Interview with Barbara and Michael Leisgen by Lou Jonas and Blaise Diagne, November, 2014

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Lou Jonas: If I understand correctly, your piece A Landscape near Erménonville Seen by a Camera (1975) was produced in 16mm for a French television program.

Michael Leisgen: Yes. At the Paris Biennale, we presented a sort of installation with two large photos. It was exhibited in a round room, and in the middle there was a small looped video. It was the video The Never Ending Water (1974–75). I believe that is where the idea of ​​inviting us to television came from, because the video interested the public.

L.J.: So basically, in 1975, you took part in the Biennale of Paris with this installation and you produced A Landscape near Erménonville Seen by a Camera for the occasion.

Barbara Leisgen/ M.L: Yes.

B.L.: We directed the few things we undertook with institutions. We also worked with television in Belgium. We really enjoyed it. It was very open.

Blaise Diagne: You’re talking about Interior / Exterior (1979)?

B.L.: Yes. That was really great.

L.J.: What was your collaboration with the RTBF (Radio Télévision Belge Francophone) like?

M.L.: We asked them if they could imagine something around Goethe’s color treatise. Jean-Paul Tréfois had to be given a script. In the studio, they prepared the scene: There were lamps, seats, a small table dating back to the 1960s, and a monitor in the middle. As for the technical means, the cameramen performed a sort of mixing or mask effect. I do not know exactly.

Goethe’s Theory of Colors is a very precise and purely Romantic text. At that time, Newton had published his experiments on the prism and the division of colors. Goethe never wanted to accept that. He added to this phenomenon, to each color, many feelings, thoughts, and reflections.

B.L.: There is some irony on our part.

L.J.: So as to take a certain distance from Romanticism?

B.L.: Yes, that’s it.

M.L.: We looked towards Romanticism because, in our opinion, it influenced German painting, first and foremost, but also photography. Photography, as a product of the nineteenth century, first tried to imitate painting in many ways. But we are not Romantics. We work on Romanticism.

B.L.: I think initially we also tried to work on video, on photography.

L.J.: On the medium?

B.L.: Yes.

L.J.: Now I would like to talk about Still Life (1970–71), in which, in my opinion, the relationship between mobility and immobility, especially the use of the soundtrack, is put forward.

B.L.: This piece required a lot of work. We both worked on it together in our studio.

M.L.: This had to repeat the action several times. Plus, it was a bit difficult because this photo was actually in color.

B.L.: A photograph that, with sound, becomes a film.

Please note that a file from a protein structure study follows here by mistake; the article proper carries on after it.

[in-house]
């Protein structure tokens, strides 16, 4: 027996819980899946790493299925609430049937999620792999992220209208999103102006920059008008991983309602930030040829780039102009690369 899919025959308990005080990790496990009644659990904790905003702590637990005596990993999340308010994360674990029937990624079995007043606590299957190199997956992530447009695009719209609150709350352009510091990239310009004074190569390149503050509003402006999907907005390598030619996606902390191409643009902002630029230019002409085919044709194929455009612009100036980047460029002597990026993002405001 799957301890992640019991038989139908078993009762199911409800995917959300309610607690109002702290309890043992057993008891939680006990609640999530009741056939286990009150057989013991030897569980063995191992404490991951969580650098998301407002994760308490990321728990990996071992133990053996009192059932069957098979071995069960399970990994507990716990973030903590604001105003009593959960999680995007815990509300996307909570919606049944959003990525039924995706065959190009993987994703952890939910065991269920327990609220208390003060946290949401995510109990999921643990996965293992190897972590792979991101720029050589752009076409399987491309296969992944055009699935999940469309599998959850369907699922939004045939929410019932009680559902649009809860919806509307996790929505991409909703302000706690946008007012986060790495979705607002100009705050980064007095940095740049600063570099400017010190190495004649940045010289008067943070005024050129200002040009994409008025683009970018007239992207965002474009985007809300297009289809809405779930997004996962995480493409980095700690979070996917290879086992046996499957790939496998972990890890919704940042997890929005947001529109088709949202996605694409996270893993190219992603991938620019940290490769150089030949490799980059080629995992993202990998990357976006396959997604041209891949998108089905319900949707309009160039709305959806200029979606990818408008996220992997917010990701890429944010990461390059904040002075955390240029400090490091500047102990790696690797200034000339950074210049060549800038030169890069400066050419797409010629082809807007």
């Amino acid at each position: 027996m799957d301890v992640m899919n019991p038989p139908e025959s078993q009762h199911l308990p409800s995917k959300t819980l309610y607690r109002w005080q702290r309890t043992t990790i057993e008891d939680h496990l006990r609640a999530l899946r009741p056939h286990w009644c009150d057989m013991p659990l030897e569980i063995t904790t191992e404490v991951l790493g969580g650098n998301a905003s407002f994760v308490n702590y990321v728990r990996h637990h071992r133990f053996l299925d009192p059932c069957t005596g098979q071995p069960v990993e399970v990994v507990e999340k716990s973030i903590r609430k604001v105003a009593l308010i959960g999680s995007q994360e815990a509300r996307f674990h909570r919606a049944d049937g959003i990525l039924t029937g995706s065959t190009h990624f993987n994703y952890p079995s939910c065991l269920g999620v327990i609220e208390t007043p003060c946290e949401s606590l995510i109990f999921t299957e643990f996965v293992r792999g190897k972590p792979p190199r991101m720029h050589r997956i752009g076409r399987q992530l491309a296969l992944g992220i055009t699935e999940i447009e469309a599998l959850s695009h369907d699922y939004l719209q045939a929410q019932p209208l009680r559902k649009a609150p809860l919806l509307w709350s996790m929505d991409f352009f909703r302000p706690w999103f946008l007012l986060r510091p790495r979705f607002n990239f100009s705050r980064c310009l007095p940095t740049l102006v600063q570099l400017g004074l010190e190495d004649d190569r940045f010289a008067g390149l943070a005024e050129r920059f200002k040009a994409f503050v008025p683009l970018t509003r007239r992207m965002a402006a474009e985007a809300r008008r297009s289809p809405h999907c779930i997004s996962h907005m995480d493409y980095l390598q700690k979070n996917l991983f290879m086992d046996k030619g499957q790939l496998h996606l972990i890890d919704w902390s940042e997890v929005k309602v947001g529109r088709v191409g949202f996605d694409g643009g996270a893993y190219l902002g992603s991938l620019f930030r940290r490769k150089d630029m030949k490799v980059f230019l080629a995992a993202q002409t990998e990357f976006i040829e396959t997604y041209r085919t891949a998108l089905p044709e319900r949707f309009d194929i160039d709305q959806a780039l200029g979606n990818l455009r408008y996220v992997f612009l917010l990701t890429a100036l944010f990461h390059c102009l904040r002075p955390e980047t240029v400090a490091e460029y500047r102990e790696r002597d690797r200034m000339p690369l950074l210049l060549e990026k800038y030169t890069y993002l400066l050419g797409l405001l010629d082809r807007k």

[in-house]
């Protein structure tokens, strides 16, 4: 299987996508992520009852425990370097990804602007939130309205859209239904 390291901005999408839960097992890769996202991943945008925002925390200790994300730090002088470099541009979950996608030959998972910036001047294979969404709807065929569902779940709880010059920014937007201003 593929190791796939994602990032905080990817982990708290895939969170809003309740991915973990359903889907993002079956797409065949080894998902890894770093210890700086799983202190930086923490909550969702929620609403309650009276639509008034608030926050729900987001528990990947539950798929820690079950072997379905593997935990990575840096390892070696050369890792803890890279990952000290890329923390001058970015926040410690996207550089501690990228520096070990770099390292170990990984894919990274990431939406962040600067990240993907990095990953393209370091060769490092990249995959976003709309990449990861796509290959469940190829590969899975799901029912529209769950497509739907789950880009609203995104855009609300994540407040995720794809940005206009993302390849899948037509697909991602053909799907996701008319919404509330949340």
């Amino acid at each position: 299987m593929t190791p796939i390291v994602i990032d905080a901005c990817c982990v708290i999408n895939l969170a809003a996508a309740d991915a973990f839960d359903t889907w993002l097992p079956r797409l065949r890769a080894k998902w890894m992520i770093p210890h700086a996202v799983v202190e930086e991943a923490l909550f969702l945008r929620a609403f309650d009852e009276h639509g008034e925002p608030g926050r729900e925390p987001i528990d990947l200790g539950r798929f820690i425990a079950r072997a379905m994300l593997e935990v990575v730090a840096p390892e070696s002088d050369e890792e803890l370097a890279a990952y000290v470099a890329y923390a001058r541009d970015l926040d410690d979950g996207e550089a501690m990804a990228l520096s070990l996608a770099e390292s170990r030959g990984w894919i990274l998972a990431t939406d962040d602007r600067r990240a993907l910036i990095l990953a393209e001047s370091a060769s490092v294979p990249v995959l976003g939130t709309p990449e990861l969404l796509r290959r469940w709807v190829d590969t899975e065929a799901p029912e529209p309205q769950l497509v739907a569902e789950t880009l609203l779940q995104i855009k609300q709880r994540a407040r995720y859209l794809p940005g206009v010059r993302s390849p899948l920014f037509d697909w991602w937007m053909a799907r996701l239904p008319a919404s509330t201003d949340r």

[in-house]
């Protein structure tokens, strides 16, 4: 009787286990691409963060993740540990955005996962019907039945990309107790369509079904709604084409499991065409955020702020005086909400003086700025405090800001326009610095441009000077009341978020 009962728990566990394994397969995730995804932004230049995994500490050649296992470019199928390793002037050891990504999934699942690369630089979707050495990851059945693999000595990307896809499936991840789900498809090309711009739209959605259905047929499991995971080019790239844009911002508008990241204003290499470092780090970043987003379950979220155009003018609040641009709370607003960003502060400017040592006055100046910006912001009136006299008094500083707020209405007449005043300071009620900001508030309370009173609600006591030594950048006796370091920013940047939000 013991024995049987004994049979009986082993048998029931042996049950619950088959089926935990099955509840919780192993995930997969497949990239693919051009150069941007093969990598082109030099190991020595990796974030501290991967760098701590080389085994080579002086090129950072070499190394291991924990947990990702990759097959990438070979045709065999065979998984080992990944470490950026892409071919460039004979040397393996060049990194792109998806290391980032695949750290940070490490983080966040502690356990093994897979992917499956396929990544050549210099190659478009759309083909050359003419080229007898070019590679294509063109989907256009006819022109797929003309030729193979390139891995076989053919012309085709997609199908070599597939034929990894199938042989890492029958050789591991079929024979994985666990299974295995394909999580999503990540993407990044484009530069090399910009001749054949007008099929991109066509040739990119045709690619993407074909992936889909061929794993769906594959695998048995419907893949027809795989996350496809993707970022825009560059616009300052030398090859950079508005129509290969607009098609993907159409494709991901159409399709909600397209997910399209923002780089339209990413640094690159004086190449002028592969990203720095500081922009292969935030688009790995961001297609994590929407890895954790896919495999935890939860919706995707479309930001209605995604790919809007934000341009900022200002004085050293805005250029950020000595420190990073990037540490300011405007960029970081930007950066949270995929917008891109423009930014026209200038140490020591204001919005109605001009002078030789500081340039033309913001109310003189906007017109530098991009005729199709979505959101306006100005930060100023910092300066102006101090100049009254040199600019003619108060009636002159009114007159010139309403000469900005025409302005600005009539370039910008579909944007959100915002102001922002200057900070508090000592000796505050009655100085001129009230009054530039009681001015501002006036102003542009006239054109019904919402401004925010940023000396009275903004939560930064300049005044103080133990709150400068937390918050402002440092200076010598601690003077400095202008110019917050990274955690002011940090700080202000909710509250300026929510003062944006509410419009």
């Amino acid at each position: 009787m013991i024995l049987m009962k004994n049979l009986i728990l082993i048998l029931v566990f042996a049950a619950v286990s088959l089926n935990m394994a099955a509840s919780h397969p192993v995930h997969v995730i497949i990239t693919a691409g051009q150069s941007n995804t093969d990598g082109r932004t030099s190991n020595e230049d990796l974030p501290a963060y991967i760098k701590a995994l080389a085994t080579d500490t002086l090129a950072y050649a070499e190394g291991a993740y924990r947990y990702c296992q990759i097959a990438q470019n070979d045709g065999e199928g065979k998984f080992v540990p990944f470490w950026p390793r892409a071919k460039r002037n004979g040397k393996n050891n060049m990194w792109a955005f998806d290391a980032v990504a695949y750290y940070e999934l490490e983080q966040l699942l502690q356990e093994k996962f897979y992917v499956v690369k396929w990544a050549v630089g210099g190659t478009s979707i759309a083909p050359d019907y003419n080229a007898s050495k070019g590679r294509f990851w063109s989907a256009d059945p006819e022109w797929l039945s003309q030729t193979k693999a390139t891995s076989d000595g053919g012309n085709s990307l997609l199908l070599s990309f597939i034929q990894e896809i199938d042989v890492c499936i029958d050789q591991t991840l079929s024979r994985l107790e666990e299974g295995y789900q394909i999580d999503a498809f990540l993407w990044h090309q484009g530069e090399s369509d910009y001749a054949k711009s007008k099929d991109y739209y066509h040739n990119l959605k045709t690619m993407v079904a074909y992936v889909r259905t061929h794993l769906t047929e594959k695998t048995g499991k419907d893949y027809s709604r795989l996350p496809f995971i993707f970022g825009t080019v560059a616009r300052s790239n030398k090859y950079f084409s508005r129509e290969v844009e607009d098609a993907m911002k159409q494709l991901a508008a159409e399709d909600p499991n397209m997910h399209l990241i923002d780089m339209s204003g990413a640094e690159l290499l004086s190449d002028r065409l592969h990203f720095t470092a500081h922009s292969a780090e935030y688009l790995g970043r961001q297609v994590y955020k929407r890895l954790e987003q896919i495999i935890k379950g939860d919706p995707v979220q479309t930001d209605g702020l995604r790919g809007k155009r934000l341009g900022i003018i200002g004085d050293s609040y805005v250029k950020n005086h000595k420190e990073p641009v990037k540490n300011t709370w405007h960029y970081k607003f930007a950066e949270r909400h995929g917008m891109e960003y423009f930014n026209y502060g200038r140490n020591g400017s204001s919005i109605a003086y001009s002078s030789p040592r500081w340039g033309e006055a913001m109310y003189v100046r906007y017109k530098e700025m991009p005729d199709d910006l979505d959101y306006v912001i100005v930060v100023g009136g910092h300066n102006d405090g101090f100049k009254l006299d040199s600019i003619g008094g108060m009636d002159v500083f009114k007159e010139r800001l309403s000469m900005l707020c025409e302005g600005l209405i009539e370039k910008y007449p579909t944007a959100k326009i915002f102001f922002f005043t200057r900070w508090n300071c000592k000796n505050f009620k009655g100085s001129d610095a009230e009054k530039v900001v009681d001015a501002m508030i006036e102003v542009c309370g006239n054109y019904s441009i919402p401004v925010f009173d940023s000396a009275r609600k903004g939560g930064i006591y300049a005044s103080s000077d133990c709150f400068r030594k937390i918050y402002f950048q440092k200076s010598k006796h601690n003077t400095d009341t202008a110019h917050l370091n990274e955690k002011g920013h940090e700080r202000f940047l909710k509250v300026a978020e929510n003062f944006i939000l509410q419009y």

L.J.: This piece was presented during the exhibition “Mimesis” (1974) at the Neue Galerie, along with Die ersten 365 Tage aus dem Leben der L.L. (The First 365 Days from the Life of Lili Leisgen, 1973–74).

M.L.: Die ersten 365 Tage aus dem Leben der L. L. was shown in a room. We put the 365 photographs up and the walls were filled.

B.L.: These photos were printed on very fine paper, architect’s paper. The video is made up of the pictures.

M.L.: But before entering this room filled with photos of L.L., there was a sort of corridor and we put two monitors there and showed this video. It was a sort of installation. This video lasts 44 minutes. Nobody watches it for 44 minutes, though.

J.L.: I was just wondering what would be the proper context to present this work.

M.L.: In the “Mimesis” exhibition, there was this corridor with the video and photos of the video. Did you notice that there is sound in the video? It is a sound called sinus. By definition, it is the purest sound. It is barely audible at first, then the sound increases and becomes purer. The point was to keep this tension going until the end. That’s why we always thought of the situation in terms of having people look at the photos and there being a sound to bring them back to the video. It was a passageway. The change had to be perceived. The noise remained throughout the duration of the exhibition.

B.L.: If you take Still Life, it’s something you can only see once and if you do not look, you do not see it. The concept plays the biggest role. You have to be very careful. But with Die ersten 365 Tage aus dem Leben der L. L., there were no seats. We even dreamed of several monitors. But there were only two, also for reasons of money.

L.J.: A wall of monitors?

M.L.: No, placed on bases, and through which you could have circulated. The idea wasn’t for someone to stay looking at baby pictures for three quarters of an hour.

L.J.: I was thinking of your more abstract works, those on the Sun, where there is a game going on between the movement of the camera and the Sun. The Line of the Sun (1973–74), for example, was produced with ICC in Antwerp, wasn’t it?

M.L.: Yes, it was done at ICC.

B.L.: But the Folkwang Museum in Essen supplied the camera, because it was destroyed at the end. The vidicon is broken. If we look at the sun for a few moments, an arch, an image remains on our retina. It’s the same thing with the camera.


Since the 1970s, Barbara (1940, Gegenbach, Germany) and Michael Leisgen (1944, Spital am Pyhrn, Austria) have been working as a couple with photography and video. Their early works convey their research on harmony between nature and the self, as well as a critical approach to the medium.